Life Disclosure Working Group - (A) - NAIC

The working group's concern was how to bring about a change without damage to the market place. (p656)

1993-4, NAIC Proceedings - Life Disclosure Working Group – NAIC

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  • 1993 0525 – GOV (Senate) – When Will Policyholders Be Given The Truth About Life Insurance?
  • Life Insurance Illustrations Model Regulation, MDL-582 - 38p
  • 1998 06 - AAA - Report - to NAIC (Life Disclosure Working Group) - Survey of First-Year Company Experience Under Life Illustration Regulations Based on the New NAIC Model, Report of the Disclosure Working Group Committee on State Life Insurance Issues, American Academy of Actuaries - 33p
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  • June 10, 2000
    • 1994-3, NAIC Proceedings
    • Ms. Lanam said that the regulators should not ignore the fact that consumers take advantage of a situation.
      • If they were now dissatisfied with the policy performance, they would look for someone to make them whole.
    • Mr. Wright said that he thought the issue of accountability was very important. He favored the approach of requiring all parties to the sale to agree that everything was explained.
      • Mr. Wright said that companies say agents manipulate the figures and they cannot do anything about it. Agents say that they do not get information from the company to help them understand the assumptions.
  • Jack Turnquist, ASB, Actuarial Standards Board said his organization had held a public hearing in March because of concern about abuses in illustrations and concerns about how non-guaranteed elements were being illustrated.
    • The Actuarial Standards Board had considered development of standards, but he felt that it would be done in a vacuum without an understanding of what the NAIC would propose.
      • He said there needed to be coordination of the NAIC in development of the model regulation and the Actuarial Standards Board in development of the standards.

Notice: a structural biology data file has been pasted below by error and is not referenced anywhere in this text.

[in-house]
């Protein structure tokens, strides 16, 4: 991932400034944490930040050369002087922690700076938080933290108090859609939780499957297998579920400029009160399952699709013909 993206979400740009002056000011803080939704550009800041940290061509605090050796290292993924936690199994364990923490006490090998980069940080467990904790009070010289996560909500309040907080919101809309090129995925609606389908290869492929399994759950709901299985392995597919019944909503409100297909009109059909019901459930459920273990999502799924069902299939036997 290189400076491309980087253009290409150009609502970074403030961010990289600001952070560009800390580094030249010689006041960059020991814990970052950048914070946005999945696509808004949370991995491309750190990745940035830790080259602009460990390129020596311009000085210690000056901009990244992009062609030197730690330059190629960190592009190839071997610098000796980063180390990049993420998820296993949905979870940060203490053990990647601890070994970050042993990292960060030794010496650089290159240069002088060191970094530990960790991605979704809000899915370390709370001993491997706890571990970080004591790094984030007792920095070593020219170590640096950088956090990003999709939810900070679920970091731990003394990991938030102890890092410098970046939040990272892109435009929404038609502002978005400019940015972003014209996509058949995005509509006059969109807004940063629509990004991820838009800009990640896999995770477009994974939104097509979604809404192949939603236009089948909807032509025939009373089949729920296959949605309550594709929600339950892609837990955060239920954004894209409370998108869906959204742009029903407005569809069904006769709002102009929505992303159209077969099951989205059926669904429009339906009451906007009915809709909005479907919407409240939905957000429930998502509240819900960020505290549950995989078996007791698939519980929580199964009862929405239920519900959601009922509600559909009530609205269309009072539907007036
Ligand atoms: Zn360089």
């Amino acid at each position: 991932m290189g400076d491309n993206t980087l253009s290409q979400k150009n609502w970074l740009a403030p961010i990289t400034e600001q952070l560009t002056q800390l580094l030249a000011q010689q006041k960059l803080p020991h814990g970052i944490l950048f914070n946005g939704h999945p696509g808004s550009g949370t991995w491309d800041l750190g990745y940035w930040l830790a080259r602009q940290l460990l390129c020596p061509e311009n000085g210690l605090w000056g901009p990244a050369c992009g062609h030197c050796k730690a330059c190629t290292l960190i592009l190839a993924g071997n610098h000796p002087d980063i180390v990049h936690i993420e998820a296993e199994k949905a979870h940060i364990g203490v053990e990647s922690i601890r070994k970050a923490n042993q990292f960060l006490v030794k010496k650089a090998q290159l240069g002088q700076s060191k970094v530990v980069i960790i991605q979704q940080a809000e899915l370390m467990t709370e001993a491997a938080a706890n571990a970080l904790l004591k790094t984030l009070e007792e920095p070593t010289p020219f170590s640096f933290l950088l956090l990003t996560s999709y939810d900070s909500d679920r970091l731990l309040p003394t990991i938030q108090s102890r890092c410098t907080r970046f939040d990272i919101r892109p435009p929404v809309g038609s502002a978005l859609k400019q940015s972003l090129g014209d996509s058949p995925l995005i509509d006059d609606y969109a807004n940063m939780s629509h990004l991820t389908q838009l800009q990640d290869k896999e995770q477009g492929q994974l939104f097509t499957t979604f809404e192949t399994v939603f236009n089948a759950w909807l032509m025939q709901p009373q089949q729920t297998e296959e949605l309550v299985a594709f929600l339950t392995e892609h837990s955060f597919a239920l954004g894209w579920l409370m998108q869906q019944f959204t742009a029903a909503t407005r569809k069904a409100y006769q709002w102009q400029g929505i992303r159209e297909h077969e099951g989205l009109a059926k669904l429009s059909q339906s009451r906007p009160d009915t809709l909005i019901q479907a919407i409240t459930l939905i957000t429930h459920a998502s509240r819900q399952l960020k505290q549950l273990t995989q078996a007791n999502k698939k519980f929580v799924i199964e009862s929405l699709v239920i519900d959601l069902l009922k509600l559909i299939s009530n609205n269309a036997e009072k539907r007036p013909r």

• Mr. Wright asked if the Actuarial Standards Board would he willing to start drafting its standards as soon as the model regulation was developed, and Mr. Turnquist responded in the affirmative.
      • Mr. Wright asked how long this process would take.
    • Mr. Turnquist said he thought the Board could be finished within 12 months from the time it started drafting, allowing for a period of exposure a.lid comment.
      • He said the usual timeframe was 24 months but he would ask that this project be put on a fast track..

1993-4, NAIC Proceedings, Life Disclosure Working Group (1993 1204)

  • LIFE INSURANCE (A) COMMITTEE June 15. 1994 - Baltimore. Maryland
    • 1. Received the report of the Life Disclosure Working Group, which circulated drafts of the Life Insurance Illustrations Model Act and the Rules Governing the Use of Illustrations that permit illustrations of guarantees only into the future as well as illustrations of past performance.
    • 2. Added the charge of considering options that would authorize non-guaranteed elements to be projected into the future to the Life Disclosure Working Group.

1994-2, NAIC Proceedings

  • We have to get out of our mode of talking about these policies in language that can only be understood by the person who wrote the language.
    • I find, after 30 years plus of experience in the life insurance business, that there is jargon used in illustrations that I don't understand.
    • I can have difficulty in taking an illustration and figuring out what in the world the authors are trying to illustrate and how they are doing it.

--  Robert E. Wilcox, Utah Insurance Commissioner and Chairman of the Life Disclosure Working Group (NAIC)

1994 - SOA - Problems and Solutions for Product Illustrations, Society of Actuaries - 28p

  • The whole process started in the NAIC, as it had to If radical changes in the way we illustrate policies were going to be made, they had to start at the NAIC.
    • Furthermore, the NAIC was being pushed by Senator Howard Metzenbaum who wanted to accuse the regulatory structure of not doing its job and then to bring regulation up to the federal level.

--  Frank S. Irish, ASB, Actuarial Standards Board

 1996 - SOA - Professional Standards Affecting Life Actuaries, Society of Actuaries - 18p

  • 2000-1, NAIC Proceedings - March 14, 2000
    • (p81) - Thomas Foley said the working group had been charged to make amendments to the Life Insurance Disclosure Model Regulation - (Attachment Three-A) to be consistent with the Life Insurance Illustrations Model Regulation adopted in 1995.
    • (p83) - Thomas Foley said that for a variable product, if the 12% illustration is used, it can show a very low premium for coverage.
      • If the policy does not attain the 12% return it will not be a permanent policy.
      • He opined that consumers are misled if the 12% is not a reasonable amount over time and consumers are in the same position as they were in the 1980s when "vanishing premiums" were touted.